3 Page 3 of 8 Contracted local radiology group Locum tenens Subspecialty teleradiology Traditional teleradiology (i.e., night time preliminary reads) Interpretation Provider Type On Site, Full- Time General Radiologist On Site, Full- Time Subspecialty Radiologist Contracted Local Radiology Group How it Works? Advantages Disadvantages Benefits Imaging facility recruits and hires full-time, on-site general radiologist. They work days and weekends, and may be supplemented by night time service and locum tenens for vacation coverage. Imaging facility recruits and hires full-time, on-site subspecialist (i.e., neuro, MSK, cardiac imaging, PET/CT). They work days and weekends, and may be supplemented by night time service and locum tenens for vacation coverage. The imaging facility signs a contract with a local group of radiologists to provide all interpretation services. The group may be a combination of on-site and virtual rads working days, evenings and weekends and may be supplemented by night time service. On-site rad will act as radiology medical director as needed. The group handles professional High availability for injection coverage, X-Ray, US, CT, mammo, fluoro, BD, etc. Marketing face to hospital surgeons or local healthcare community. High availability for subspecialty interpretations. Marketing face to hospital surgeons or local healthcare community. Group is responsible for recruiting. Comfort level and local awareness of using doctors in community. If a larger group, a good chance of subspecialty expertise on staff exists. High recruiting/salary costs. Narrow level of expertise and should not be reading more complex subspecialty studies (i.e., MSK, neuro, spine) which could result in malpractice exposure. High recruiting/salary costs. Hard to find subspecialists, especially in rural areas. Radiologists may not effectively read all general, on-call, vacation coverage and subspecialty interpretations, or their level of expertise may diminish if they do not get enough volume of subspecialty work. Dedicated subspecialty experts typically do not want to read general studies. Need to check quality of systems, security and infrastructure if using a teleradiology system. Company stability will this group be around for a while? Support and Services need to ensure that radiologists participate in medical staff meetings and proactively consult with referring physicians. Facility has no control over radiologists or having the right mix of subspecialists vs. generalists on staff and knowing who actually Convenience of being on site. Cost Savings - Typically a lesser salaried radiologist than an on-site subspecialist. Radiologists costs easier to predict. Convenience of being on site. Flexibility subspecialists handle various types of exams, plus subspecialty exams. Radiologists costs easier to predict. Reduces headaches and costs related to recruiting. Provides access to broader group of radiologists and expertise (if a larger radiology group). Supports local physician community relations.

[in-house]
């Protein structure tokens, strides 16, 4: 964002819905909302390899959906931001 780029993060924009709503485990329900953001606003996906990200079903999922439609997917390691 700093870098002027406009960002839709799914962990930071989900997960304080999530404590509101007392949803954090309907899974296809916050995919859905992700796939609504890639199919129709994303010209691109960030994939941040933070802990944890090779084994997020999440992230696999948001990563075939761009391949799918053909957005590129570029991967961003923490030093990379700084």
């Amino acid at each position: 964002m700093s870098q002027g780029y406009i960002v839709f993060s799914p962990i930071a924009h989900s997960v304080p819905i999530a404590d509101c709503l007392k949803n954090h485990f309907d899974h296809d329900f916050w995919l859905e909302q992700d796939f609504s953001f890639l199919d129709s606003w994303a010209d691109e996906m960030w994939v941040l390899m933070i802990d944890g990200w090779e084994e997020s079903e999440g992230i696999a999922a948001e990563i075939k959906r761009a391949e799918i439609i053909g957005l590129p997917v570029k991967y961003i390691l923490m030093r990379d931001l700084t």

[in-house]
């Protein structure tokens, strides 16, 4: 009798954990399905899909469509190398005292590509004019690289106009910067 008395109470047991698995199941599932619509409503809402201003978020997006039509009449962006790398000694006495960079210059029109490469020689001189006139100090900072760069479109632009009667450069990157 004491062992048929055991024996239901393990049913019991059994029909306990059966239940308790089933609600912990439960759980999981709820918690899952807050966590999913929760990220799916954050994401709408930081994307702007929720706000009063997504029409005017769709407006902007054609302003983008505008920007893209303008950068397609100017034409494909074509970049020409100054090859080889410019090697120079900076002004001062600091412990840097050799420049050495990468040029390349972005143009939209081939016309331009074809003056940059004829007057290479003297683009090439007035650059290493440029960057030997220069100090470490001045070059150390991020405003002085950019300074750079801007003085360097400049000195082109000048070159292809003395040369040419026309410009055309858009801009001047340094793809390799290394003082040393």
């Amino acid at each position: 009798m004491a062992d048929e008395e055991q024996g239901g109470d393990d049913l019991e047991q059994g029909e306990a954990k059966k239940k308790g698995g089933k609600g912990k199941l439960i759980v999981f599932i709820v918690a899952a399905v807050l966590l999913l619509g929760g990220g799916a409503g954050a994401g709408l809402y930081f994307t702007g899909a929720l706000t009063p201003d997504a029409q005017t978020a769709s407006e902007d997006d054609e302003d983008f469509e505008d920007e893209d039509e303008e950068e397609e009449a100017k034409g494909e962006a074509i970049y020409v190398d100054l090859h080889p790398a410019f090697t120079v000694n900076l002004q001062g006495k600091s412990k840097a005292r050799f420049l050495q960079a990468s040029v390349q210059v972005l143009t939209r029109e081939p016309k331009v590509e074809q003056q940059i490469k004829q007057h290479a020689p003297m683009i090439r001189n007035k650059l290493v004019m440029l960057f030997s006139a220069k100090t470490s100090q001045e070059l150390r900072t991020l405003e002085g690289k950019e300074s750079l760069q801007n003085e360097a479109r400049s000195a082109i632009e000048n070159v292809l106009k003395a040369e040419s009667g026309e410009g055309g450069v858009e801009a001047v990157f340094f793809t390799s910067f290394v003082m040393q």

4 Page 4 of 8 service billing. Locum Tenens Imaging facility contracts with a Locum Tenens (temporary staffing) service provider who places a radiologist(s) on site for a specific amount of time. May need to be supplemented with additional night time service. Subspecialty Teleradiology Group Fast access to radiologists. Flexible scheduling. does the work. Hospital administration may have to act as facilitators between radiologists and medical staff. Radiology group may also have ownership in a competing imaging center which may create a conflict of interest for the hospital. Expensive, especially over a long time frame ($650,000 per year vs. $400,000 average radiologist salary). No quality control variable skill sets, expertise levels, experience and report consistency. Less likely to be able to get subspecialty experts. Company stability will this group be around for a while? Support and Services need to ensure that radiologists participate in medical staff meetings and proactively consult with physicians. Need to check quality of systems, security and infrastructure if using teleradiology system. Company stability will this group be around for a while? Licensing physicians have to be licensed in the state where the procedure is performed. Support and Services need to ensure that radiologists participate in medical staff meetings and proactively consult with physicians. Reduces headaches and costs related to recruiting. Provides access to a broad pool of radiologists (however, staff may be varied in terms of expertise and experience). Imaging Teleradiology Increased facility either signs allows any facility in physician satisfaction due contract for group to any location to access to high quality, clinically manage all high quality specific subspecialty interpretation services subspecialty expertise reports. (combination of onsite no limitations Competitive radiologist(s) because of geography, advantage by focusing on supplemented with availability or cost. report quality and virtual access to Convenient, dedicated subspecialty subspecialty one-stop shopping for expertise of radiology expertise) or utilizes on-site and virtual staff. group for virtual subspecialty staffing to Reduces subspecialty reports handle all headaches and costs only. interpretation needs related to recruiting. There can effectively. Improved report be a combination of Group is quality reduces/eliminates on-site and virtual responsible for over reads/second subspecialty rads recruiting. opinions. working days, Cost evenings and effectiveness imaging weekends and may facility can utilize be supplemented by subspecialty experts when nighthawk service. needed vs. having to hire On-site or full-time, highly-paid virtual radiologist will